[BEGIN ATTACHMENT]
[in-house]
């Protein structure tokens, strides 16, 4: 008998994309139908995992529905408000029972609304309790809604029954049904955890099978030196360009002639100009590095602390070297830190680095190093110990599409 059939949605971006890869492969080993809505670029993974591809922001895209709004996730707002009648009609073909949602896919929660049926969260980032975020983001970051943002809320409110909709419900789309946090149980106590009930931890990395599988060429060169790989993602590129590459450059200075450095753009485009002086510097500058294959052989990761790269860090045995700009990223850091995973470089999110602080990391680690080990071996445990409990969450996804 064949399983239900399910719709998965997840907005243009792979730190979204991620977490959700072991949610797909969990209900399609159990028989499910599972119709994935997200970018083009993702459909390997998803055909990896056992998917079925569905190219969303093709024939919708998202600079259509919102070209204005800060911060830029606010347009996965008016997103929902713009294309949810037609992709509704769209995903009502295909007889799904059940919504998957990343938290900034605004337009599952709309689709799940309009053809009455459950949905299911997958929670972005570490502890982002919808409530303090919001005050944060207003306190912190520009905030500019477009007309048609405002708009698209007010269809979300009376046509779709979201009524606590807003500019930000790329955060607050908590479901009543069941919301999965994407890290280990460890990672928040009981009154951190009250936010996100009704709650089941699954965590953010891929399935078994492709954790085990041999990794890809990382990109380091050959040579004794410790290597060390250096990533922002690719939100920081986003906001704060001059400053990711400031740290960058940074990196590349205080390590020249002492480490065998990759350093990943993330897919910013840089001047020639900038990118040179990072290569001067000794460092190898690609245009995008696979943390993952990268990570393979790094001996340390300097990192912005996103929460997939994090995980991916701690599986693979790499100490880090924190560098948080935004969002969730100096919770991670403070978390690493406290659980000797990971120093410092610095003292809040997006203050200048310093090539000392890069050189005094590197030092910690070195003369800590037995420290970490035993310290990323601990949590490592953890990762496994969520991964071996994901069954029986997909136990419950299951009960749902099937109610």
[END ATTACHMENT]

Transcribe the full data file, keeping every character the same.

[in-house]
């Protein structure tokens, strides 16, 4: 008998994309139908995992529905408000029972609304309790809604029954049904955890099978030196360009002639100009590095602390070297830190680095190093110990599409 059939949605971006890869492969080993809505670029993974591809922001895209709004996730707002009648009609073909949602896919929660049926969260980032975020983001970051943002809320409110909709419900789309946090149980106590009930931890990395599988060429060169790989993602590129590459450059200075450095753009485009002086510097500058294959052989990761790269860090045995700009990223850091995973470089999110602080990391680690080990071996445990409990969450996804 064949399983239900399910719709998965997840907005243009792979730190979204991620977490959700072991949610797909969990209900399609159990028989499910599972119709994935997200970018083009993702459909390997998803055909990896056992998917079925569905190219969303093709024939919708998202600079259509919102070209204005800060911060830029606010347009996965008016997103929902713009294309949810037609992709509704769209995903009502295909007889799904059940919504998957990343938290900034605004337009599952709309689709799940309009053809009455459950949905299911997958929670972005570490502890982002919808409530303090919001005050944060207003306190912190520009905030500019477009007309048609405002708009698209007010269809979300009376046509779709979201009524606590807003500019930000790329955060607050908590479901009543069941919301999965994407890290280990460890990672928040009981009154951190009250936010996100009704709650089941699954965590953010891929399935078994492709954790085990041999990794890809990382990109380091050959040579004794410790290597060390250096990533922002690719939100920081986003906001704060001059400053990711400031740290960058940074990196590349205080390590020249002492480490065998990759350093990943993330897919910013840089001047020639900038990118040179990072290569001067000794460092190898690609245009995008696979943390993952990268990570393979790094001996340390300097990192912005996103929460997939994090995980991916701690599986693979790499100490880090924190560098948080935004969002969730100096919770991670403070978390690493406290659980000797990971120093410092610095003292809040997006203050200048310093090539000392890069050189005094590197030092910690070195003369800590037995420290970490035993310290990323601990949590490592953890990762496994969520991964071996994901069954029986997909136990419950299951009960749902099937109610």